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Vince Zehren at his home in Green Bay

Alumni Profile/The Business of Learning

Vince Zehren ’48 suggests that his memory is fading, but a guided tour of the upper level of his home proves otherwise. Framed photos, certificates, awards and honors cover a vast amount of wall space. Zehren offers names, places, anecdotes or tidbits for each. A photograph of his late wife, Virginia, causes him to pause. A smile follows. “She was so smart. I can’t figure out to this day the connection, what she saw in me,” he says with a laugh.

Zehren understates his academic prowess. After majoring in chemistry as an undergraduate, he earned a master’s in dairy industry and a Ph.D. in food science and biochemistry from the University of Wisconsin. In 1952, he became one of the school’s first Fulbright Scholars. That scholarship supported a year of study in New Zealand. And, in 1997, well into his seventies, Zehren added a master’s in business administration from Western Kentucky University. It was an education that supported his vocation: Zehren was born to be a cheesemaker.

“I was born in the living quarters of a Wisconsin cheese factory in Shawano County,” he explains. “My dad was a pioneer Wisconsin cheesemaker, my uncles, my grandfathers, cousins, myself and my brother. The cheese industry was our industry.” 

The oldest of seven children, Zehren began working in his father’s cheese factory at age 13 and earned his cheesemaker’s license at age 18. The family moved to a number of factories during his youth. His father made his final career stop at a cheese factory located between Bonduel and Cecil, which indirectly led Zehren to St. Norbert.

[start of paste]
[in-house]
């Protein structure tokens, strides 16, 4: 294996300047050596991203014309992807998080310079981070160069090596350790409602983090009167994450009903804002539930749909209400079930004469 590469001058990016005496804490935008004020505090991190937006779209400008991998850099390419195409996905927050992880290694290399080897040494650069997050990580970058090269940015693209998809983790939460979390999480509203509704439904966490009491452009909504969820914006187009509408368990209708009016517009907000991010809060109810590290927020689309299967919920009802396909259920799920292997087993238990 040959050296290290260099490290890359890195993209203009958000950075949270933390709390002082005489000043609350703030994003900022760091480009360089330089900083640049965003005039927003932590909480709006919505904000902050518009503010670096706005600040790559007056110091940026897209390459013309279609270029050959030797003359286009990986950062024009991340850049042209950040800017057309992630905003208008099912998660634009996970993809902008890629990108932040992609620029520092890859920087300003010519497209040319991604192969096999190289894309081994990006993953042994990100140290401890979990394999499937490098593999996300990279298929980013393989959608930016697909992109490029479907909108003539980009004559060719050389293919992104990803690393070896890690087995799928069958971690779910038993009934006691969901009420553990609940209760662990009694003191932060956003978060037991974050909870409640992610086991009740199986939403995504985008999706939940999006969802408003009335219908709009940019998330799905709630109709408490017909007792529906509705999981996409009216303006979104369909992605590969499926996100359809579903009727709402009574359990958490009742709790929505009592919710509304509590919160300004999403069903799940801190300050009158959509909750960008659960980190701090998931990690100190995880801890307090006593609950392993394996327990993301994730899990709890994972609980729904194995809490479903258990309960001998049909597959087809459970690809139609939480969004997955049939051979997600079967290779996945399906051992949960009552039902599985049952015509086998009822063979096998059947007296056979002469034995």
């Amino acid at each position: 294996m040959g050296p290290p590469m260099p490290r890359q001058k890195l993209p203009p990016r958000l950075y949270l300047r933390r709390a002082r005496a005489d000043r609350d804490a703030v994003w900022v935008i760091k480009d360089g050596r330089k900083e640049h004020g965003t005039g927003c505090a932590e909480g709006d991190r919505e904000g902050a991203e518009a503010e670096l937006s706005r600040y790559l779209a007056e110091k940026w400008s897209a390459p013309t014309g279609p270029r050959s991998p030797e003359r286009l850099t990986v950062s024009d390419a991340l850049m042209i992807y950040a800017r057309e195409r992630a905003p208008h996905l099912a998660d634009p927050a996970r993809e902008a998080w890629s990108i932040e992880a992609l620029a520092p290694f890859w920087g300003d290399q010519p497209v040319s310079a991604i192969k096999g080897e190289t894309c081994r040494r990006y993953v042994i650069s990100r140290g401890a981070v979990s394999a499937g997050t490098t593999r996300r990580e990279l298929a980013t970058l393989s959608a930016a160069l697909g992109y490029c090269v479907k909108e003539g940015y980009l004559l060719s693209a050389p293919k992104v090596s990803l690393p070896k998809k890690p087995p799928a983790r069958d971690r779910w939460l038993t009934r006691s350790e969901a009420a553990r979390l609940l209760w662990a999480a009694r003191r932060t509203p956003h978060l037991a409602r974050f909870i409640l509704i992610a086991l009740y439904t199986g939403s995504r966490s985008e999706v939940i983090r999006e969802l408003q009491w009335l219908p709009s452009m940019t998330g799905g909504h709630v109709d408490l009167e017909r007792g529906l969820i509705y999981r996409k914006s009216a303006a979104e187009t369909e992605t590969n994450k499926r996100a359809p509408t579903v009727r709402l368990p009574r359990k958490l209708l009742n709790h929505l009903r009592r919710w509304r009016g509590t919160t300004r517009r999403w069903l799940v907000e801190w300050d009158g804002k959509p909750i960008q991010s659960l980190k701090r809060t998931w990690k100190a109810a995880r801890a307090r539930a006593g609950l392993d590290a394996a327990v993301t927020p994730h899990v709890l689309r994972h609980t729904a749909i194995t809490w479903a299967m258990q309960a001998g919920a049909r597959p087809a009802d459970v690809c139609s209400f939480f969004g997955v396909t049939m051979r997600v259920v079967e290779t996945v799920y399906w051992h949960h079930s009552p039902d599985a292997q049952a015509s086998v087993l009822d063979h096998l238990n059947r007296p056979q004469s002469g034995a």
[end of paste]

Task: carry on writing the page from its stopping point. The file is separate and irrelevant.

“Camp Tivoli, which was run by the Norbertines, was nearby on Shawano Lake,” he explains. “The Norbertine priests said Mass at St. Martin Church in Cecil. I remember Fr. (Patrick) Butler (O.Praem.).” 

While in graduate school, Zehren met Virginia, who was also a student in the food science program. “She had her degree in pharmacy, but when she graduated, she was only 20 years old, so they wouldn’t give her a license,” he explains. “She got a job with Kraft through the war and then moved on to Madison.”

Zehren returned to the cheese industry in 1954 when he began a long career at Schreiber Foods in Green Bay. “My first role was quality control and making new products in the laboratory,” he says. “I would make a lot of visits to other cheese factories. I never worked in the sales department, but if there was a complaint, that was my job to take care of it.”

In 1962, Zehren became one of a group of employee-owners. He later served as director of manufacturing and, during his last four years, prior to retirement in 1989, he was vice president of industrial affairs. In 1986, Schreiber Foods established the Vincent L. Zehren Award of Excellence in Applied Technology. He was the first recipient.  

“When I was born, there were 2,300 cheese factories in Wisconsin. Now there are 130 to 140, so the industry has completely changed. In Shawano Country, there were 120 cheese factories. Now I believe there is only one left.”

At age 90, Zehren still stays on top of the industry. He receives a daily report from Schreiber and reads “Cheese Report,” a weekly publication. 

Nov. 13, 2014